On Saturday Feb. 8, the City of Greensboro sent out nine notifications of “Untreated Sewage Discharge” all occurring on Thursday, Feb. 6.

A number of years ago these notices of untreated sewage discharge used to be a regular occurrence after any significant rainfall, but the city intensified its efforts to up-fit and replace wastewater infrastructure and they are far less common.

On Tuesday, Feb. 4, staff from the Water Resources Department told the City Council that because of the increase in frequency and intensity of major storms the city needed to upgrade its storm sewers with larger pipes and culverts, and two days later their words appeared to be prophetic.

All nine of the notices give the same reason for the untreated sewage discharges – “due to high flow rates from heavy rainfall totals accumulated from severe storm conditions.”

These untreated sewage discharges are caused by rainwater infiltrating the wastewater pipes and causing them to overflow.

The biggest problem appeared to be on Sunset Drive where four untreated wastewater discharges were reported – two at 1310 Sunset Dr., with one of those being the second largest reported at 234,000 gallons. There were also reports on untreated sewage discharges at 1109 and 1201 Sunset Dr.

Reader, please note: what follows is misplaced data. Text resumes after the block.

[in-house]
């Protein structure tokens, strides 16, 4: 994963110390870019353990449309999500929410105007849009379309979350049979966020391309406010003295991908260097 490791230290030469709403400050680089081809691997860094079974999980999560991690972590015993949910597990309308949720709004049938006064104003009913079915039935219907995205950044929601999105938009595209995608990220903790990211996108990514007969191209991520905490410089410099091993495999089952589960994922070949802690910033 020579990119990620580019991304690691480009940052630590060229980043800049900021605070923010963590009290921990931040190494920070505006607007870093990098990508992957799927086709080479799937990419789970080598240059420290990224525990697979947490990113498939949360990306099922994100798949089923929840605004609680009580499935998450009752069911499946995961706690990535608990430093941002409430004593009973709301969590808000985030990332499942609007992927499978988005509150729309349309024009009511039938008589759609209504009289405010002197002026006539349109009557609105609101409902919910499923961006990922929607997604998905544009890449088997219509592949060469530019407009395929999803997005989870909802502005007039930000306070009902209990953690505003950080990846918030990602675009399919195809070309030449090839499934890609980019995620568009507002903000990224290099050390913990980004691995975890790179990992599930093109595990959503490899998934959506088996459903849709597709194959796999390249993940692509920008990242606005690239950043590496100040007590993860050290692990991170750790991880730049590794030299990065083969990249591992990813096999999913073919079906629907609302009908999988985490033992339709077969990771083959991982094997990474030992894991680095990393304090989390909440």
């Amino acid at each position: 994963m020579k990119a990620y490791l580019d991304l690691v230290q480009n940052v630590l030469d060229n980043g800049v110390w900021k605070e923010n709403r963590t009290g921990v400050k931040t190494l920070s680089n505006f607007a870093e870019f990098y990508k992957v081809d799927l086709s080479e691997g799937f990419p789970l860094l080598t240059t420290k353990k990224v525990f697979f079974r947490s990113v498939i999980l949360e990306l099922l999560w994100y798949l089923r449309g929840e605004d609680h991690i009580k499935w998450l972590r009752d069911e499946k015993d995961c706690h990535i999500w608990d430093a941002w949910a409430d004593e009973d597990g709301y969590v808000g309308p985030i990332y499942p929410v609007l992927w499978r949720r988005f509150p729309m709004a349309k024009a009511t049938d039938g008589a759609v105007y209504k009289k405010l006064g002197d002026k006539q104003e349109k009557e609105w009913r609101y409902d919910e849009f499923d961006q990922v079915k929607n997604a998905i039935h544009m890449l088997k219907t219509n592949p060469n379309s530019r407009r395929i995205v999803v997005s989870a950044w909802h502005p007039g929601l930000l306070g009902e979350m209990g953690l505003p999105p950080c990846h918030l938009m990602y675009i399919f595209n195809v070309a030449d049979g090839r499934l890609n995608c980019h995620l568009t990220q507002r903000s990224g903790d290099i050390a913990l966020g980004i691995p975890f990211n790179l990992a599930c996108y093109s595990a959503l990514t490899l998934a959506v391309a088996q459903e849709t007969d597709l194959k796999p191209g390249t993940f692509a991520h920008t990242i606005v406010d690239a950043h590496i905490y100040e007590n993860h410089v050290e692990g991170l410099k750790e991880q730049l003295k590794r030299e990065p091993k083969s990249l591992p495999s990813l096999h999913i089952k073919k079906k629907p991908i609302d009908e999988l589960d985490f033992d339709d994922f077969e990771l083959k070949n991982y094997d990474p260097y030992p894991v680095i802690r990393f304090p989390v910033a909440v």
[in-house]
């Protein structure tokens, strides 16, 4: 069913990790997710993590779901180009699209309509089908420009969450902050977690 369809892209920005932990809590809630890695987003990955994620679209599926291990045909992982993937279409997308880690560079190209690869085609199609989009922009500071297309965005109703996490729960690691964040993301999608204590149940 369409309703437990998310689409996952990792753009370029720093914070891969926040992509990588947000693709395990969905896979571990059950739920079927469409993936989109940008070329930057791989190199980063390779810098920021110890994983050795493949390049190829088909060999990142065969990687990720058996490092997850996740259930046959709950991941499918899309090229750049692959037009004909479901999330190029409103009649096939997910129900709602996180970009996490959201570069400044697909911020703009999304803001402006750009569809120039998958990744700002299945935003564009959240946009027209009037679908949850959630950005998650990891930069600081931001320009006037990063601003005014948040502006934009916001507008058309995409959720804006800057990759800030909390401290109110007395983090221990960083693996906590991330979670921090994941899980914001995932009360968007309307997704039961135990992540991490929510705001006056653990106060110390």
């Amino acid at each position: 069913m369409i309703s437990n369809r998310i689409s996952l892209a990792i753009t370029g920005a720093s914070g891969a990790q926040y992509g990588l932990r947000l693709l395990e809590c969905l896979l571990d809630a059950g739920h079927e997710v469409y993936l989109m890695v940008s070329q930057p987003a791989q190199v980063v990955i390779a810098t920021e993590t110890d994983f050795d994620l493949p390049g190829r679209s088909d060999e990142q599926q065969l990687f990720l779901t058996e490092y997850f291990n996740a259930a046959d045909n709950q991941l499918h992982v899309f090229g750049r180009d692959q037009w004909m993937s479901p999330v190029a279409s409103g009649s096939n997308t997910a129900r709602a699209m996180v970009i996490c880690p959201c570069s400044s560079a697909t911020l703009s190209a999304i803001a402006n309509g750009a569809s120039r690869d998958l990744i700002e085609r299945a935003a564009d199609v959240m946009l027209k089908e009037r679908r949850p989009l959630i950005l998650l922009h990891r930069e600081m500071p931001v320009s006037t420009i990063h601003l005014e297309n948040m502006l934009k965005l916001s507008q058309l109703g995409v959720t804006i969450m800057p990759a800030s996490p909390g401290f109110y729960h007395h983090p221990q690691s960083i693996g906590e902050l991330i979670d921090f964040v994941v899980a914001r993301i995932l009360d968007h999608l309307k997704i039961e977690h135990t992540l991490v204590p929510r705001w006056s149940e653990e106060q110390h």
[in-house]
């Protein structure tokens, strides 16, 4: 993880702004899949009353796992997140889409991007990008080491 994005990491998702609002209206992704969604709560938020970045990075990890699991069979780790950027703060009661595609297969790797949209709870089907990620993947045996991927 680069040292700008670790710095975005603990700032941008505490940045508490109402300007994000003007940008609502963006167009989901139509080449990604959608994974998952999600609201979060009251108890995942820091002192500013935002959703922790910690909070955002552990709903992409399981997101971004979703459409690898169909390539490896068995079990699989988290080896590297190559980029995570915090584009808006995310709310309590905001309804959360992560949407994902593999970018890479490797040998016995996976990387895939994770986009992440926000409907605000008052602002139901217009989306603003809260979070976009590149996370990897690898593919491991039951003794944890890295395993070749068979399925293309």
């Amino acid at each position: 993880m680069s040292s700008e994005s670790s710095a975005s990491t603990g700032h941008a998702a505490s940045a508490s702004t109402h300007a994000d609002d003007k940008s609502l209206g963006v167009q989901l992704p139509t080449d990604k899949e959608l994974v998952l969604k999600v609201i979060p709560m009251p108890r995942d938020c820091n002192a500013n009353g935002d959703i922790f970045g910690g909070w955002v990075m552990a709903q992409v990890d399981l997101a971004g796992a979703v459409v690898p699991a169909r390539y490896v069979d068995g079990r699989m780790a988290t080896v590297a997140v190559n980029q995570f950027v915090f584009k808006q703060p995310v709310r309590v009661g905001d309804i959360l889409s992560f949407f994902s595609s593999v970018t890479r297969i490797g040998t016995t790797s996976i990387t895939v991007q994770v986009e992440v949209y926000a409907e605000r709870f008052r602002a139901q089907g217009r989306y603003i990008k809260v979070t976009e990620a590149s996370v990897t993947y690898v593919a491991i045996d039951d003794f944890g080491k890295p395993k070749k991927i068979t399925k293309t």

There were also two reports for 2318 Emerywood Road and one of these was the largest at 240,000 gallons.

The smallest untreated sewage discharge reported was at 1617 Stanley Road of 750 gallons.

The other locations that had untreated sewage discharges were at 2701 St. Regis Road, 1518 W. Meadowview Road and at 2200 Sharonbrook Dr.

According to the weather reports, Greensboro received in excess of 3 inches of rain on Thursday, which evidently is too much for the system to handle.

Although these are listed as untreated wastewater discharges, since they are caused by stormwater infiltrating the wastewater pipes, the water discharged is technically wastewater, but it is heavily diluted with rainwater.